- Having more than $1.6m in your super is fine, it just won’t all be tax free as it was under the old rules. You won’t have to take anything out of your super (other than the minimum pension amount for those in pension mode as you do now). All pensions payments will still be tax free – it is just the balance of your super fund in excess of $1.6m that will attract the 15% or 10% tax.
- So a couple can have a combined $3.2m in their pension accounts (if their balances are equal at $1.6,) before they will pay any tax. You can also hold around $1m in assets outside of super and effectively pay no tax (taking advantage of the tax free thresholds and other available tax benefits) assuming you aren’t earning other income. So we will have strategies for you to ensure you don’t pay any more tax than you need to.
- For those transitioning to retirement (TTR) typically in the age bracket 56-65, your super will now pay tax as if it was in accumulation mode (ie 15%/10%).
- For clients earning more than $250k, your concessional contributions will be taxed at 30% instead of 15%. So if you contribute the maximum under the new rules of $25k each year, the tax paid will increase from $3,750 to $7,000). Under the current rules, this excess tax only kicked in for those earning more than $300k so this will impact a larger number of clients.
- You can now claim a tax deduction for concessional contributions you make without having to meet the old 10% rule (where less than 10% of your income needed to be from employment income, employer super contributions and fringe benefits)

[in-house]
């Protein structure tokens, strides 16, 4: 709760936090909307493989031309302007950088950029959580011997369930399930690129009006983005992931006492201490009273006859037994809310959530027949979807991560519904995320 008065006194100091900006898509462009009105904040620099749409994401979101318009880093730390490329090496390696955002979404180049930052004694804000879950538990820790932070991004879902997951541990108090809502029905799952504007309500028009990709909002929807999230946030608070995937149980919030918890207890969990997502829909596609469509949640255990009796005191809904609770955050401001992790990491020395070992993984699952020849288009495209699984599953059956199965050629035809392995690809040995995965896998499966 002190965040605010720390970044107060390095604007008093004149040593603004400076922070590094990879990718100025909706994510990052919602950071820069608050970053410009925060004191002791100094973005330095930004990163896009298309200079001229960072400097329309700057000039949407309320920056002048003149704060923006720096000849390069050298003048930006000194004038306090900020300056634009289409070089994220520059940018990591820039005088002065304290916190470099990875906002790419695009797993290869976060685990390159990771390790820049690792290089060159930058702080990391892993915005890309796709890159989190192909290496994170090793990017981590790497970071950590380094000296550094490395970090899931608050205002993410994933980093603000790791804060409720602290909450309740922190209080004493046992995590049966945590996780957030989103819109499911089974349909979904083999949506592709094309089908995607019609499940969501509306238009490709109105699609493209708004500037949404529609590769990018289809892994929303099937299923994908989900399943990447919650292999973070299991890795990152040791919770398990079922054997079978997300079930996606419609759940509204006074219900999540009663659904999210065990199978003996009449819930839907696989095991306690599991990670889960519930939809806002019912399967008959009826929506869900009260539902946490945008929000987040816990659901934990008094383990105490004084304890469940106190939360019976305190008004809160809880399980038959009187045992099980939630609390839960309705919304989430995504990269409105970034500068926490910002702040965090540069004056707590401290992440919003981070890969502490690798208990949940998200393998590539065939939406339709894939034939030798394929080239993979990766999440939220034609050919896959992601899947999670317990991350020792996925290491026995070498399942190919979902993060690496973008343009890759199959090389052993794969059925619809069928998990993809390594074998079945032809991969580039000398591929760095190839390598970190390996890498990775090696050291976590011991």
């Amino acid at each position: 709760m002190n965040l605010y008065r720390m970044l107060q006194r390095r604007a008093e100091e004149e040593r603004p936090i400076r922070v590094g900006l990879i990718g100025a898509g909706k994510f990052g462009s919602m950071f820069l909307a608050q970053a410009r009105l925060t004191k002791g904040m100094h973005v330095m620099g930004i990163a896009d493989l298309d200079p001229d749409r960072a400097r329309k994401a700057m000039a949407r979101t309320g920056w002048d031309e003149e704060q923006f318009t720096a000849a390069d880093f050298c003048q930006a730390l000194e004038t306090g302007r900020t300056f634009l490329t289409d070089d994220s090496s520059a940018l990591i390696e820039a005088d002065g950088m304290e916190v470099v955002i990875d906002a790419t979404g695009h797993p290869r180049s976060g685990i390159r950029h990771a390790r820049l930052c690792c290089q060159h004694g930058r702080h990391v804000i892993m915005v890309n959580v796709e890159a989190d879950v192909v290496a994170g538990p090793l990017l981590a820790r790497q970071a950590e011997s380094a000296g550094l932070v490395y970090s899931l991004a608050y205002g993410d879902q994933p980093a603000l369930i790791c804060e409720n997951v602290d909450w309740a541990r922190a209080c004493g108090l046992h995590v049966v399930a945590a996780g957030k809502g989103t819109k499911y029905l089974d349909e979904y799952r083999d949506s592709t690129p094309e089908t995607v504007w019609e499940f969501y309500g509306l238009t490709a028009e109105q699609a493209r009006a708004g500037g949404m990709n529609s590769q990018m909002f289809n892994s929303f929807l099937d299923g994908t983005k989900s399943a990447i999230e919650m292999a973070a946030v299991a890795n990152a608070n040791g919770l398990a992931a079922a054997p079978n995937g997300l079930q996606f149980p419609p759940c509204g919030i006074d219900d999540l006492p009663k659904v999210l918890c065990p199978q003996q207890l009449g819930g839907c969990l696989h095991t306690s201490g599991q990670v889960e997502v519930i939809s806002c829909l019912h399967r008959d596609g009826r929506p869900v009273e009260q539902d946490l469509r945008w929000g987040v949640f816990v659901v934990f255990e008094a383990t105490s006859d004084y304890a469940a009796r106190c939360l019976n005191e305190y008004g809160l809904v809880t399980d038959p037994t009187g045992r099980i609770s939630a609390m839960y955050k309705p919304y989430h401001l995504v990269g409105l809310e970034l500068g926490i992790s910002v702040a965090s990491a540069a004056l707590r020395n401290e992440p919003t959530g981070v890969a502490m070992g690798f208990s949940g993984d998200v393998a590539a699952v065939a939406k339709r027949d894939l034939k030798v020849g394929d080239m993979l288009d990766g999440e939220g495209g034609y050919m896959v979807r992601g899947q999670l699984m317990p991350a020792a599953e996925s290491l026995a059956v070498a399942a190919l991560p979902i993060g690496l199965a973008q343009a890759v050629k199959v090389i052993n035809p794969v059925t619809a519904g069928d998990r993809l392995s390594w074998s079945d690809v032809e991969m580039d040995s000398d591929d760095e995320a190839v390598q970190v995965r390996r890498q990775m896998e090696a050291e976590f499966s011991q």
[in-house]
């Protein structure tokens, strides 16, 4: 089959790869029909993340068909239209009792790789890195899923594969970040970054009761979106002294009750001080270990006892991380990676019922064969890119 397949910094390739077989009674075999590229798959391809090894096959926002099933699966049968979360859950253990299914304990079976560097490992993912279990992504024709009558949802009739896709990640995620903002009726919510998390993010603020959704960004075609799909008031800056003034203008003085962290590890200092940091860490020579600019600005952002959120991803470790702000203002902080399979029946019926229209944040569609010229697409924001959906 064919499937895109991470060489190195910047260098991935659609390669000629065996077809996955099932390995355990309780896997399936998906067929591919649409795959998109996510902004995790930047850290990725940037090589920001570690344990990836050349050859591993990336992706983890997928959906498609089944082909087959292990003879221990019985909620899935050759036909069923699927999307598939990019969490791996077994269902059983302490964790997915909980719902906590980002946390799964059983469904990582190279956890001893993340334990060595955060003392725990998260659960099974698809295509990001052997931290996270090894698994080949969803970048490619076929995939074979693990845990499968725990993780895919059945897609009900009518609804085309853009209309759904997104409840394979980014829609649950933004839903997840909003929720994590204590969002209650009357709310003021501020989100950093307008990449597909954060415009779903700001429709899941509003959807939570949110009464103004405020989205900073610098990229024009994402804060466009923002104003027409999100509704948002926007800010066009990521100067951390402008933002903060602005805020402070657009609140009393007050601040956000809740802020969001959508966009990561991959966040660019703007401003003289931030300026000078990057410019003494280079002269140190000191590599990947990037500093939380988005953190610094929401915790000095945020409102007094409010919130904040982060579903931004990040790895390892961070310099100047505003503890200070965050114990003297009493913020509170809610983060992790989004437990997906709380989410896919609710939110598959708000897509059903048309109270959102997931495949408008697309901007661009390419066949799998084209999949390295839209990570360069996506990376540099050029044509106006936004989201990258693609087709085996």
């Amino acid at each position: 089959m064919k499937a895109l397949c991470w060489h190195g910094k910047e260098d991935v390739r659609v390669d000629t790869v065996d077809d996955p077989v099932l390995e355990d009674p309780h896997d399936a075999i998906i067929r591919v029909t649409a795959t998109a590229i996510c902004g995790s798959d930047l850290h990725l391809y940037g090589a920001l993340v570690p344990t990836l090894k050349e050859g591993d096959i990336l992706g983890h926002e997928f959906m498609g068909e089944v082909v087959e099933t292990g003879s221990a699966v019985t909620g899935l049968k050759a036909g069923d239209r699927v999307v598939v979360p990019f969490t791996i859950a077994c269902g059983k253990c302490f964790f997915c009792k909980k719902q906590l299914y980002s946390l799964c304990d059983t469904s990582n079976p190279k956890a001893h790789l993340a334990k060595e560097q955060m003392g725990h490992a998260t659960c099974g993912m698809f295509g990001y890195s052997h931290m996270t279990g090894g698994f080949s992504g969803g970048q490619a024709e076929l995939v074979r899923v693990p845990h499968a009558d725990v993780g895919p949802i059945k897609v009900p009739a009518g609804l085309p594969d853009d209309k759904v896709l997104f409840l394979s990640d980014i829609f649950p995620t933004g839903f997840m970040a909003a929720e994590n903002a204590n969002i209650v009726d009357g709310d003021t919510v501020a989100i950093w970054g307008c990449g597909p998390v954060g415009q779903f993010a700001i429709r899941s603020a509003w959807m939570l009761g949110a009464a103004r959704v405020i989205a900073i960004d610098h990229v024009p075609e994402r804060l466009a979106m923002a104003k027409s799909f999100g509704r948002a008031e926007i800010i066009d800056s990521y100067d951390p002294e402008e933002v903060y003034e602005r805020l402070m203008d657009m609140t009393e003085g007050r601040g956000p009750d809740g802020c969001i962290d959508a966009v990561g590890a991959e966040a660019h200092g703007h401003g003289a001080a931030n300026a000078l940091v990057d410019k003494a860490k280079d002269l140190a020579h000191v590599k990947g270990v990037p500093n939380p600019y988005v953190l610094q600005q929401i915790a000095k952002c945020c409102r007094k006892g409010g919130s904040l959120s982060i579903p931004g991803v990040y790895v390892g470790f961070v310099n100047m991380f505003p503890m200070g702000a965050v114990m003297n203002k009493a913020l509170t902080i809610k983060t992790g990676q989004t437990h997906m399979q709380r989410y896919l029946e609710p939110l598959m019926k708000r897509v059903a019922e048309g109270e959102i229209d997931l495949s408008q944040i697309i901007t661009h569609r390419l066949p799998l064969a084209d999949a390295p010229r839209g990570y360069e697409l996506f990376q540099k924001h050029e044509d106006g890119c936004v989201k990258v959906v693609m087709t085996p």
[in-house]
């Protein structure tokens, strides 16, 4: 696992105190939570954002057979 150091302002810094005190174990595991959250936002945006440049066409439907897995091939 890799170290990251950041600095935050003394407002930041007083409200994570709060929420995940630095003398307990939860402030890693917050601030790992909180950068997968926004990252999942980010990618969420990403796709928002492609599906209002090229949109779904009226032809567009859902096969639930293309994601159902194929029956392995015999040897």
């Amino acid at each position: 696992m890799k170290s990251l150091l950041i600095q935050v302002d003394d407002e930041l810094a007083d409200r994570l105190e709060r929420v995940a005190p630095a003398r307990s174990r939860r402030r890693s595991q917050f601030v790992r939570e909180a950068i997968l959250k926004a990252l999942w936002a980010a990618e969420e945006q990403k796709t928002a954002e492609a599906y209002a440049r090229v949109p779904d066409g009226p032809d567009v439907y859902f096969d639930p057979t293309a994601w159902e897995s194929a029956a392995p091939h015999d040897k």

- For clients with anti-detriment reserves, these will still cease from 1 July 2017.
While the new new rules are undoubtedly tougher than the current super rules, they are far less restrictive than the proposed reforms the Government had announced previously. We estimate the following:
- Before the May 2016 Budget, an individual over 49 could contribute a total of $2.1m into their super over 10 years (after tax, both concessional and non-concessional contributions)
- Before the May 2016 Budget, an individual under 50 could contribute a total of $2.0m into their super over 10 years (after tax, both concessional and non-concessional contributions)
- Under the rules announced in the Budget, an individual could contribute a total of $713k into their super (after tax, both concessional and non-concessional contributions) over 10 years. This represented a decrease of 65% to 66%
- Under the rules announced today, an individual can contribute a total of $1.2m into their super (after tax, both concessional and non-concessional contributions) over 10 years. This represents an increase from the Budget night of 170% (or a decrease of 40 to 42% from the current rules)
- So an individual’s ability to contribute to their super is certainly down from the current rules, but it represents a significant increase compared to the rules announced in the May 2016 Budget
- We have previously argued that the rules as proposed in the 2016 Federal Budget would drastically reduce the future growth of Self Managed Super Funds due to the restrictions on people getting money into their super. Today we believe SMSFs got a second wind with this reprieve from the Government.
- We believe individuals with time on their side, a strategic plan for future contributions and available cash flow will be able to better manage their transition to retirement under the amended rules.
The new rules have only been announced today and this is our first analysis of the rules. In the coming days and weeks we will refine our views and start applying the rules to each of our clients’ personal situations so we can best optimise our super position for the new rules. As we said earlier and to borrow from our Prime Minister, this is a very exciting time to be discussing superannuation reforms.